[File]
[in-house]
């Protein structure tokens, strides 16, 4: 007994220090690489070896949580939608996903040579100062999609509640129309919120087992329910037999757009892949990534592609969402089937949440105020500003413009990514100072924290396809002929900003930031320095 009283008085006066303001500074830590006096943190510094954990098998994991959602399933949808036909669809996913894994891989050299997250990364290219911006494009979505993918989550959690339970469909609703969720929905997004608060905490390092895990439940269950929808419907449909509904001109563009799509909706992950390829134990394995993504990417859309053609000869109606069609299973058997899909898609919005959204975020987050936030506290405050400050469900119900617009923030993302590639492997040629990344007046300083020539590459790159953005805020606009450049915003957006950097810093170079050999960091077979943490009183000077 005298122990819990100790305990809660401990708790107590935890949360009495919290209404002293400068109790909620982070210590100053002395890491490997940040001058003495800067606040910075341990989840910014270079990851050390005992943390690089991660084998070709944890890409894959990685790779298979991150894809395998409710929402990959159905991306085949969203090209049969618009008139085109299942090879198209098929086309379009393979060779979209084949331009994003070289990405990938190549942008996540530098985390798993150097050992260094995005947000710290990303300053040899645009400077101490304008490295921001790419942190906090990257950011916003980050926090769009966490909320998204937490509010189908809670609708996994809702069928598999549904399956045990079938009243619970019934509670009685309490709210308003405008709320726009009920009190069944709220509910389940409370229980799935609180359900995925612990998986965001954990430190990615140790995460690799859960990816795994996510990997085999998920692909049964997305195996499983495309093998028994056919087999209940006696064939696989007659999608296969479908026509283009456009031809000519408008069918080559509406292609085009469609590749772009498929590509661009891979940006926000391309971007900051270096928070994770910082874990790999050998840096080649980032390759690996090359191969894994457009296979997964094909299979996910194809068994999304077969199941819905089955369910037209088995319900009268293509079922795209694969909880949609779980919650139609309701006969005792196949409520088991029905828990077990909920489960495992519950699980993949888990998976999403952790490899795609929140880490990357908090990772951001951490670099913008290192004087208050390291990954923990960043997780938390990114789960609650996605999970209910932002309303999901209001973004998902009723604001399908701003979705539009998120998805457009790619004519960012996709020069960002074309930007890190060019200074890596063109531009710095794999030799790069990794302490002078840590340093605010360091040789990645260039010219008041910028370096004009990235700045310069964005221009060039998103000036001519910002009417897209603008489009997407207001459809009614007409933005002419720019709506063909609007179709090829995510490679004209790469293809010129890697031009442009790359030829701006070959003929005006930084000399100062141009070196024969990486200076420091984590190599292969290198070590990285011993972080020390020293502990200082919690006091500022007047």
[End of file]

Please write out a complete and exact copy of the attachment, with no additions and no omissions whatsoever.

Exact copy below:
[in-house]
């Protein structure tokens, strides 16, 4: 007994220090690489070896949580939608996903040579100062999609509640129309919120087992329910037999757009892949990534592609969402089937949440105020500003413009990514100072924290396809002929900003930031320095 009283008085006066303001500074830590006096943190510094954990098998994991959602399933949808036909669809996913894994891989050299997250990364290219911006494009979505993918989550959690339970469909609703969720929905997004608060905490390092895990439940269950929808419907449909509904001109563009799509909706992950390829134990394995993504990417859309053609000869109606069609299973058997899909898609919005959204975020987050936030506290405050400050469900119900617009923030993302590639492997040629990344007046300083020539590459790159953005805020606009450049915003957006950097810093170079050999960091077979943490009183000077 005298122990819990100790305990809660401990708790107590935890949360009495919290209404002293400068109790909620982070210590100053002395890491490997940040001058003495800067606040910075341990989840910014270079990851050390005992943390690089991660084998070709944890890409894959990685790779298979991150894809395998409710929402990959159905991306085949969203090209049969618009008139085109299942090879198209098929086309379009393979060779979209084949331009994003070289990405990938190549942008996540530098985390798993150097050992260094995005947000710290990303300053040899645009400077101490304008490295921001790419942190906090990257950011916003980050926090769009966490909320998204937490509010189908809670609708996994809702069928598999549904399956045990079938009243619970019934509670009685309490709210308003405008709320726009009920009190069944709220509910389940409370229980799935609180359900995925612990998986965001954990430190990615140790995460690799859960990816795994996510990997085999998920692909049964997305195996499983495309093998028994056919087999209940006696064939696989007659999608296969479908026509283009456009031809000519408008069918080559509406292609085009469609590749772009498929590509661009891979940006926000391309971007900051270096928070994770910082874990790999050998840096080649980032390759690996090359191969894994457009296979997964094909299979996910194809068994999304077969199941819905089955369910037209088995319900009268293509079922795209694969909880949609779980919650139609309701006969005792196949409520088991029905828990077990909920489960495992519950699980993949888990998976999403952790490899795609929140880490990357908090990772951001951490670099913008290192004087208050390291990954923990960043997780938390990114789960609650996605999970209910932002309303999901209001973004998902009723604001399908701003979705539009998120998805457009790619004519960012996709020069960002074309930007890190060019200074890596063109531009710095794999030799790069990794302490002078840590340093605010360091040789990645260039010219008041910028370096004009990235700045310069964005221009060039998103000036001519910002009417897209603008489009997407207001459809009614007409933005002419720019709506063909609007179709090829995510490679004209790469293809010129890697031009442009790359030829701006070959003929005006930084000399100062141009070196024969990486200076420091984590190599292969290198070590990285011993972080020390020293502990200082919690006091500022007047």